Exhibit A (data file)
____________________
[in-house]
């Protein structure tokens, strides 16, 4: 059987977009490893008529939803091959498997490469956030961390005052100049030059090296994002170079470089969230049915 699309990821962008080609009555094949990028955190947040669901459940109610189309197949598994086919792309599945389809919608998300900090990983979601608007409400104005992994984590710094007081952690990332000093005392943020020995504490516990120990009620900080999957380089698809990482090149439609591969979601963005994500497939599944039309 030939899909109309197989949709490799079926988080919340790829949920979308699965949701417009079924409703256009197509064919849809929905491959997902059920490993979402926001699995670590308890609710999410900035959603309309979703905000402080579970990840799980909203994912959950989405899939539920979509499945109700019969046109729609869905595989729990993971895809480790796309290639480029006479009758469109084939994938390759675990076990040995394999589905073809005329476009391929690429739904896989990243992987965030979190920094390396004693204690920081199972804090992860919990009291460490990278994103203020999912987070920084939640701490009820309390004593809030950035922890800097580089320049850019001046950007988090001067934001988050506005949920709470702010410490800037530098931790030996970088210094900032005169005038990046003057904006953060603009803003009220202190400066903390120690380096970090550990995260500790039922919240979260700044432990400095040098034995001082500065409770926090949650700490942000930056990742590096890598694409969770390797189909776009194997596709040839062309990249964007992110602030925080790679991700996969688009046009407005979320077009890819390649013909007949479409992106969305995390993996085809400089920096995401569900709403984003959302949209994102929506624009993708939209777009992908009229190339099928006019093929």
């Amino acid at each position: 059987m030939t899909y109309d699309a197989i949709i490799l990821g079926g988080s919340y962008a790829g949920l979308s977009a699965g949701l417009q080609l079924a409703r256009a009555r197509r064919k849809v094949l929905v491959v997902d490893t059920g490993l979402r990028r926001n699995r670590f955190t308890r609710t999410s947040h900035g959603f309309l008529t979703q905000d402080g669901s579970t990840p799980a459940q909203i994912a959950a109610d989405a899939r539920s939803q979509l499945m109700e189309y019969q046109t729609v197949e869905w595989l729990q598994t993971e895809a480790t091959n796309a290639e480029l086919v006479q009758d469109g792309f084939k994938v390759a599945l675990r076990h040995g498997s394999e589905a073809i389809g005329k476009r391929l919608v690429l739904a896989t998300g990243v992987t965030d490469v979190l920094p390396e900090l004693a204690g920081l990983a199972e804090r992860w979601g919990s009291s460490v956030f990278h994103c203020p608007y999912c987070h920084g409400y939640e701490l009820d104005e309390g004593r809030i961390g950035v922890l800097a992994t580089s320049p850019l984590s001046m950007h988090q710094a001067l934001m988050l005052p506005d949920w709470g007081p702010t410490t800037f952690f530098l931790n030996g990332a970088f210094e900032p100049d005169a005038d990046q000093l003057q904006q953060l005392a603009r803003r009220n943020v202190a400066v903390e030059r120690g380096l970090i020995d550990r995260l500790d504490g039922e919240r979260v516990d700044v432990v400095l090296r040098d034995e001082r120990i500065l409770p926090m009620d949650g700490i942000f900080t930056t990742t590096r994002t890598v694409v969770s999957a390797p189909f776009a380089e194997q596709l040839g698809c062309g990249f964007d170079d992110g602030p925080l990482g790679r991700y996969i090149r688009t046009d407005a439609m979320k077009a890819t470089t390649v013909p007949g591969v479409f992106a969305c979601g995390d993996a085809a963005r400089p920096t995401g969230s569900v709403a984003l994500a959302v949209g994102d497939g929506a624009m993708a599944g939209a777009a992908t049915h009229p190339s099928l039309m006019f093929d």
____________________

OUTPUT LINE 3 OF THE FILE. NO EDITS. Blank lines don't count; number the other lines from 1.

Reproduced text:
């Amino acid at each position: 059987m030939t899909y109309d699309a197989i949709i490799l990821g079926g988080s919340y962008a790829g949920l979308s977009a699965g949701l417009q080609l079924a409703r256009a009555r197509r064919k849809v094949l929905v491959v997902d490893t059920g490993l979402r990028r926001n699995r670590f955190t308890r609710t999410s947040h900035g959603f309309l008529t979703q905000d402080g669901s579970t990840p799980a459940q909203i994912a959950a109610d989405a899939r539920s939803q979509l499945m109700e189309y019969q046109t729609v197949e869905w595989l729990q598994t993971e895809a480790t091959n796309a290639e480029l086919v006479q009758d469109g792309f084939k994938v390759a599945l675990r076990h040995g498997s394999e589905a073809i389809g005329k476009r391929l919608v690429l739904a896989t998300g990243v992987t965030d490469v979190l920094p390396e900090l004693a204690g920081l990983a199972e804090r992860w979601g919990s009291s460490v956030f990278h994103c203020p608007y999912c987070h920084g409400y939640e701490l009820d104005e309390g004593r809030i961390g950035v922890l800097a992994t580089s320049p850019l984590s001046m950007h988090q710094a001067l934001m988050l005052p506005d949920w709470g007081p702010t410490t800037f952690f530098l931790n030996g990332a970088f210094e900032p100049d005169a005038d990046q000093l003057q904006q953060l005392a603009r803003r009220n943020v202190a400066v903390e030059r120690g380096l970090i020995d550990r995260l500790d504490g039922e919240r979260v516990d700044v432990v400095l090296r040098d034995e001082r120990i500065l409770p926090m009620d949650g700490i942000f900080t930056t990742t590096r994002t890598v694409v969770s999957a390797p189909f776009a380089e194997q596709l040839g698809c062309g990249f964007d170079d992110g602030p925080l990482g790679r991700y996969i090149r688009t046009d407005a439609m979320k077009a890819t470089t390649v013909p007949g591969v479409f992106a969305c979601g995390d993996a085809a963005r400089p920096t995401g969230s569900v709403a984003l994500a959302v949209g994102d497939g929506a624009m993708a599944g939209a777009a992908t049915h009229p190339s099928l039309m006019f093929d």